Home | News    Friday 16 April 2004

Eritrea arming rebels, claims Sudanese envoy

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By Peter Tindwa, the Guardian (Tanzania)

DAR ES SALAAM, April 16, 2004 — The government of the Republic of the Sudan has accused Eritrea of arming factions and offering military training to armed rebels in Darfur, forcing 50,000 Sudanese refugees to seek asylum in Chad.

Sudanese Ambassador to Tanzania Abd El-moneim Hassan Mohammed claimed in Dar es Salaam yesterday that Eritrea has been offering military training to Sudanese militias in Kasara, eastern part of the Sudan.

"Eritrea does not honour Sudan’s hospitality of sheltering hundreds of thousands of refugees from Eritrea during their two decades war with Ethiopia," he said.

He said Eritrea has been sabotaging Sudan in many forms through clandestine movements, especially by arming three armed groups in Darfur in the western part of Sudan.

"Asmara’s government has been supporting opposition leaders from Sudan Liberation Movement Army in Darfur, Movement of Equality and Justice and the Federal Democratic Union," Ambassador Mohammed said.

He added that such military support to armed rebels in Darfur has been creating instability in Sudan, especially in Darfur where at least 7,000 people have been internally displaced.
"Armed factions have been demanding too much from the Khartoum government.

Their demands reflect the fact that their movements are politically motivated and contain extraordinary demands backed from outside, causing unwanted sufferings among local inhabitants in Darfur," Ambassador Mohammed said.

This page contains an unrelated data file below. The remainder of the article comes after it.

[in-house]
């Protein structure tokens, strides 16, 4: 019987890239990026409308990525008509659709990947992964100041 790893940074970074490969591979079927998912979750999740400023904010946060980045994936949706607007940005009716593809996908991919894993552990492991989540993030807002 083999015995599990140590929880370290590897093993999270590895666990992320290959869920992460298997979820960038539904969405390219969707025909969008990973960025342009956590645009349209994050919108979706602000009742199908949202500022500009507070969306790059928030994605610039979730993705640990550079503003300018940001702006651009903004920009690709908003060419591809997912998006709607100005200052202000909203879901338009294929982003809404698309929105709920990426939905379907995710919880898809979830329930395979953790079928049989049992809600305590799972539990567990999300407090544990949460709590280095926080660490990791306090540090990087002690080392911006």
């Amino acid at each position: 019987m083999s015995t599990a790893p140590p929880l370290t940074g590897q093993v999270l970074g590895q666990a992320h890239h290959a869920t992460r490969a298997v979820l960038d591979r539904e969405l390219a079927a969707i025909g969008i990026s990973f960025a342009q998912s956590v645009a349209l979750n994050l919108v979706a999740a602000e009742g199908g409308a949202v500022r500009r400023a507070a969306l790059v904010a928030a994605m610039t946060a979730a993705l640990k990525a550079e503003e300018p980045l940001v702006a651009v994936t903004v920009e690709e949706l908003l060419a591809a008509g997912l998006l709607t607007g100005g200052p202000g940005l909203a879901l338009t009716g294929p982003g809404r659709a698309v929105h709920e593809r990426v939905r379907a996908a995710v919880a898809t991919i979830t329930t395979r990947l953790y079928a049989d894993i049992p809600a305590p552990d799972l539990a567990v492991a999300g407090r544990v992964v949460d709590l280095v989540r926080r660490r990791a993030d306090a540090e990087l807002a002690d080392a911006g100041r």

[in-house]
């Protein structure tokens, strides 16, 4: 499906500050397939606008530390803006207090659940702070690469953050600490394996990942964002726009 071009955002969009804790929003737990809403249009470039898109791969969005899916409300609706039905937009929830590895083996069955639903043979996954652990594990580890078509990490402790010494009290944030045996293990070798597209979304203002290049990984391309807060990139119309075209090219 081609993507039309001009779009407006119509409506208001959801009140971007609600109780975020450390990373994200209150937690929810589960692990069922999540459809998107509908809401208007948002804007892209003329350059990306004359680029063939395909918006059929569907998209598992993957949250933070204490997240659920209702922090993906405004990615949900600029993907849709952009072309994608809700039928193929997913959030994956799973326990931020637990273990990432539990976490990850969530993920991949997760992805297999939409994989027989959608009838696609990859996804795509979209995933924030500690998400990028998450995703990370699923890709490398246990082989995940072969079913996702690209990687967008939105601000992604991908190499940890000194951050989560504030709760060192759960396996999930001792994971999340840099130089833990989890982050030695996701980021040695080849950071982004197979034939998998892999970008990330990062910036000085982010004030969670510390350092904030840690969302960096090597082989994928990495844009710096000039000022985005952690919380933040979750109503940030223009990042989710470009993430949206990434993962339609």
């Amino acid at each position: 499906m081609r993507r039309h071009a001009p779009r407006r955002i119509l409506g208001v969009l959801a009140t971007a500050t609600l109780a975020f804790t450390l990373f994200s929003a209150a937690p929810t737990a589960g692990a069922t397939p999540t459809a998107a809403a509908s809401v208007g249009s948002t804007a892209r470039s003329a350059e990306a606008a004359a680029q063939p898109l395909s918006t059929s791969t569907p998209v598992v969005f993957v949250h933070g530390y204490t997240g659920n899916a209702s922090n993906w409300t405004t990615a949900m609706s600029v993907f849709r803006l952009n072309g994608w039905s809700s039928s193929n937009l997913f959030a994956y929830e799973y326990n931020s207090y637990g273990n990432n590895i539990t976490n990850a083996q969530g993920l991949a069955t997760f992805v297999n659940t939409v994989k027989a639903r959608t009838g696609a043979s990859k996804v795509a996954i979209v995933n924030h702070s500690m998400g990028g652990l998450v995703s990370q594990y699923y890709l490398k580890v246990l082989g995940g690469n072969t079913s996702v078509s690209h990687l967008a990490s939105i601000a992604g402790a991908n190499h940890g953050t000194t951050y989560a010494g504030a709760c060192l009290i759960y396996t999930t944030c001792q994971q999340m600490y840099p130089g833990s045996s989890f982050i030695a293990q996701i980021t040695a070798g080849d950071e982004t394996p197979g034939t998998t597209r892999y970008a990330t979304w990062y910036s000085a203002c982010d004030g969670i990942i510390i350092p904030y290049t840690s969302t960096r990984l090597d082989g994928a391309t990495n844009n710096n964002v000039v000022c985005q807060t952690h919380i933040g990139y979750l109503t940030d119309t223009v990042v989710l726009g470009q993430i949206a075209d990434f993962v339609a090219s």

He called on Eritrea to refrain from supporting armed factions in Darfur so that a durable peace might be achieved.

He also called on the international community to offer humanitarian aid to affected people in Darfur and avert a so called "fresh genocide" in Sudan.

The Sudanese envoy, however, stressed that there was no genocide in Sudan as reported by foreign media and other countries.

In the meantime, the President of Sudan, General Omar El-Bashir, has asked the United Nations Secretary General, Kofi Annan, to send a delegation for a fact finding mission in Darfur, to establish the truth regarding the said "genocide" in Darfur.

"Sudanese government is deeply committed to ensure that a durable peace is achieved soon through a political dialogue and not military solution," Ambassador Mohammed said.

Meanwhile, new peace talks on Darfur’s conflict are scheduled for next Tuesday, in Ndjamena, capital of Chad, according to Ambassador Mohammed.

The Ndjamena’s peace talks would involve representatives from the Khartoum government and armed factions, he said.

The next week’s peace talks would be chaired by the Chadian President, Idris Dibi. The peace talks for Darfur are being facilitated by the African Union (AU), the European Union (EU), UN and non-governmental organizations dealing with peace initiatives and humanitarian aid, according to Ambassador Mohammed.

So far, Sudan government has already deployed its soldiers to restore peace and order in Darfur, he said.

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